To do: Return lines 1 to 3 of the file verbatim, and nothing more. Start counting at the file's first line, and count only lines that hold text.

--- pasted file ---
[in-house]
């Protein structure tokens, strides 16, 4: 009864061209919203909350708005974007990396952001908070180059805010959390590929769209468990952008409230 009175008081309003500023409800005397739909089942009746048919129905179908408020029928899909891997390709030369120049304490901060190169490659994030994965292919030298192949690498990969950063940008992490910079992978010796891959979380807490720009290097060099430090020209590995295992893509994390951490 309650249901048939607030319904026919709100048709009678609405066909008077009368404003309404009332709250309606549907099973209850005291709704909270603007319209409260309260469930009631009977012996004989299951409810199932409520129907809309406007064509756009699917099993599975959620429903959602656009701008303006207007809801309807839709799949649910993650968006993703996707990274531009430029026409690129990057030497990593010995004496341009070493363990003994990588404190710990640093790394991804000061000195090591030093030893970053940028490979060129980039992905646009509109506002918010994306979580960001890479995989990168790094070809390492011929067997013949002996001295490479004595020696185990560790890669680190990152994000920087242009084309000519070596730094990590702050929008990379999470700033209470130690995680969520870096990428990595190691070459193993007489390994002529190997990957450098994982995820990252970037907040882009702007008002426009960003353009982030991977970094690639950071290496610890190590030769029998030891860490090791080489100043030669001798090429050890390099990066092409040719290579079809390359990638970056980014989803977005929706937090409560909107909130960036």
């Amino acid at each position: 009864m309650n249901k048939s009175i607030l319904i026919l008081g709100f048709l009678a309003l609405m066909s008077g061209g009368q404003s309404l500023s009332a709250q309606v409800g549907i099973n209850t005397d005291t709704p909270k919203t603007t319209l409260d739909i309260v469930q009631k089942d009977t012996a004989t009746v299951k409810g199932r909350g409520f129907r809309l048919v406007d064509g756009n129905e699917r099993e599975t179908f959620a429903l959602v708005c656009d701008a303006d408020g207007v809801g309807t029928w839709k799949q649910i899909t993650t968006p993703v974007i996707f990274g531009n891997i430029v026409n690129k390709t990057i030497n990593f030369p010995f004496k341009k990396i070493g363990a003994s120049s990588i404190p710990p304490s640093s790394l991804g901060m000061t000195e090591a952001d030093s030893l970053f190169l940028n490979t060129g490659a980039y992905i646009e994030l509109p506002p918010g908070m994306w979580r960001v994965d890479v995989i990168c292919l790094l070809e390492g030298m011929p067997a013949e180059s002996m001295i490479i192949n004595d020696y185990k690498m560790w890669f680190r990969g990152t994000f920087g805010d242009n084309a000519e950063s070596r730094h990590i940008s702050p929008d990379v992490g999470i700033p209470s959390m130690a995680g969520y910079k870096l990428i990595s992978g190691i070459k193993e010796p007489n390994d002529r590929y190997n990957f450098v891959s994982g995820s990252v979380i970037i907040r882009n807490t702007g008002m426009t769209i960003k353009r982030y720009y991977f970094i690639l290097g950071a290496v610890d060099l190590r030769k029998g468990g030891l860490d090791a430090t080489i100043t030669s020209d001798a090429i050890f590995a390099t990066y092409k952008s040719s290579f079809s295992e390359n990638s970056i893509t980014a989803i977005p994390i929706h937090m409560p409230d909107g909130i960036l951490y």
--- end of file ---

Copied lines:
[in-house]
């Protein structure tokens, strides 16, 4: 009864061209919203909350708005974007990396952001908070180059805010959390590929769209468990952008409230 009175008081309003500023409800005397739909089942009746048919129905179908408020029928899909891997390709030369120049304490901060190169490659994030994965292919030298192949690498990969950063940008992490910079992978010796891959979380807490720009290097060099430090020209590995295992893509994390951490 309650249901048939607030319904026919709100048709009678609405066909008077009368404003309404009332709250309606549907099973209850005291709704909270603007319209409260309260469930009631009977012996004989299951409810199932409520129907809309406007064509756009699917099993599975959620429903959602656009701008303006207007809801309807839709799949649910993650968006993703996707990274531009430029026409690129990057030497990593010995004496341009070493363990003994990588404190710990640093790394991804000061000195090591030093030893970053940028490979060129980039992905646009509109506002918010994306979580960001890479995989990168790094070809390492011929067997013949002996001295490479004595020696185990560790890669680190990152994000920087242009084309000519070596730094990590702050929008990379999470700033209470130690995680969520870096990428990595190691070459193993007489390994002529190997990957450098994982995820990252970037907040882009702007008002426009960003353009982030991977970094690639950071290496610890190590030769029998030891860490090791080489100043030669001798090429050890390099990066092409040719290579079809390359990638970056980014989803977005929706937090409560909107909130960036």
């Amino acid at each position: 009864m309650n249901k048939s009175i607030l319904i026919l008081g709100f048709l009678a309003l609405m066909s008077g061209g009368q404003s309404l500023s009332a709250q309606v409800g549907i099973n209850t005397d005291t709704p909270k919203t603007t319209l409260d739909i309260v469930q009631k089942d009977t012996a004989t009746v299951k409810g199932r909350g409520f129907r809309l048919v406007d064509g756009n129905e699917r099993e599975t179908f959620a429903l959602v708005c656009d701008a303006d408020g207007v809801g309807t029928w839709k799949q649910i899909t993650t968006p993703v974007i996707f990274g531009n891997i430029v026409n690129k390709t990057i030497n990593f030369p010995f004496k341009k990396i070493g363990a003994s120049s990588i404190p710990p304490s640093s790394l991804g901060m000061t000195e090591a952001d030093s030893l970053f190169l940028n490979t060129g490659a980039y992905i646009e994030l509109p506002p918010g908070m994306w979580r960001v994965d890479v995989i990168c292919l790094l070809e390492g030298m011929p067997a013949e180059s002996m001295i490479i192949n004595d020696y185990k690498m560790w890669f680190r990969g990152t994000f920087g805010d242009n084309a000519e950063s070596r730094h990590i940008s702050p929008d990379v992490g999470i700033p209470s959390m130690a995680g969520y910079k870096l990428i990595s992978g190691i070459k193993e010796p007489n390994d002529r590929y190997n990957f450098v891959s994982g995820s990252v979380i970037i907040r882009n807490t702007g008002m426009t769209i960003k353009r982030y720009y991977f970094i690639l290097g950071a290496v610890d060099l190590r030769k029998g468990g030891l860490d090791a430090t080489i100043t030669s020209d001798a090429i050890f590995a390099t990066y092409k952008s040719s290579f079809s295992e390359n990638s970056i893509t980014a989803i977005p994390i929706h937090m409560p409230d909107g909130i960036l951490y």